Dec. 1 is coming… and the Department of Labor is watching!
As human resources professionals know, the new rules applicable to the White Collar Exemptions under the Fair Labor Standards Act (FLSA) become effective Dec. 1. If you missed Godfrey & Kahn’s roundtable discussion on how to best prepare for these new regulations, you can see a summary here and here. You can also contact a member of the Labor, Employment & Immigration Practice Group to obtain materials from the roundtable discussion.
Since the administration of President Obama announced its intent to rewrite the rules, there have been many attempts by opponents of the new rule to put an end to the changes. Congress has introduced legislation to “nullify” and to stall the proposed rule changes. In the past few weeks, two new lawsuits have been filed by a group of twenty-one states (including Wisconsin) and a group of large business associations. Both lawsuits seek to prevent the implementation of the new rules. In response to the lawsuits, U.S. Department of Labor Secretary Thomas Pérez stated that the Department of Labor (DOL) is “confident in the legality of all aspects of [the] final overtime rule.” Curious readers can visit the DOL website to read the Secretary’s entire statement.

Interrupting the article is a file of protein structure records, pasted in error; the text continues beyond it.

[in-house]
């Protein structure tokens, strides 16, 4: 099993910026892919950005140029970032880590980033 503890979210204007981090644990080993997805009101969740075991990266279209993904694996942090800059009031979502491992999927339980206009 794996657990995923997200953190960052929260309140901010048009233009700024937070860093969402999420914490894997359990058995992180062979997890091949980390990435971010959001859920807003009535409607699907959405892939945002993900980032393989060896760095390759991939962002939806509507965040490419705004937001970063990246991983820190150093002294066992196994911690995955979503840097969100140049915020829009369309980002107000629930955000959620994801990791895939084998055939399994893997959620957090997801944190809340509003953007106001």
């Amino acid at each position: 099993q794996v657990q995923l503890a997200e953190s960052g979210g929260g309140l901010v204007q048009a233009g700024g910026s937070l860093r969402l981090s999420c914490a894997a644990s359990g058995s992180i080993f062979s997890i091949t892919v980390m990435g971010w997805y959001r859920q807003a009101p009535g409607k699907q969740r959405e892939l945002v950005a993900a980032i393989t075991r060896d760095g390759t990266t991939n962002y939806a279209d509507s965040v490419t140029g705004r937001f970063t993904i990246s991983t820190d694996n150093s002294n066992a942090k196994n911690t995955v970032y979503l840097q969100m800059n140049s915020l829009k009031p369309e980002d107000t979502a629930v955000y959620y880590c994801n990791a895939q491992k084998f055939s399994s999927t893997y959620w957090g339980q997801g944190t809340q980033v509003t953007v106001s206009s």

Despite the flurry of activity to try to stop the rules from taking effect, employers should continue to prepare for the new rules effective as of Dec. 1. It is worth employers’ time to invest in preparing a sound communication plan for employees who will be impacted by the new rules. Messaging should include, at minimum, topics such as the importance of recording all time worked; expectations for seeking advanced approval to work overtime hours; training on properly utilizing timekeeping systems and procedures; and the appropriate use of technology outside the four walls of the workplace.
It is also important to ensure that front-line managers are prepared for their responsibilities with respect to employees who will now be entitled to overtime compensation. The manager must be responsible for ensuring that all overtime worked is accounted for, that employees understand the appropriate process and procedure for seeking approval for and working overtime, and that each employee manages his or her time effectively and efficiently.
Now, less than two months from the implementation date, employers should complete and turn their focus from budgetary considerations and classification decisions to effective communication with employees about the upcoming changes.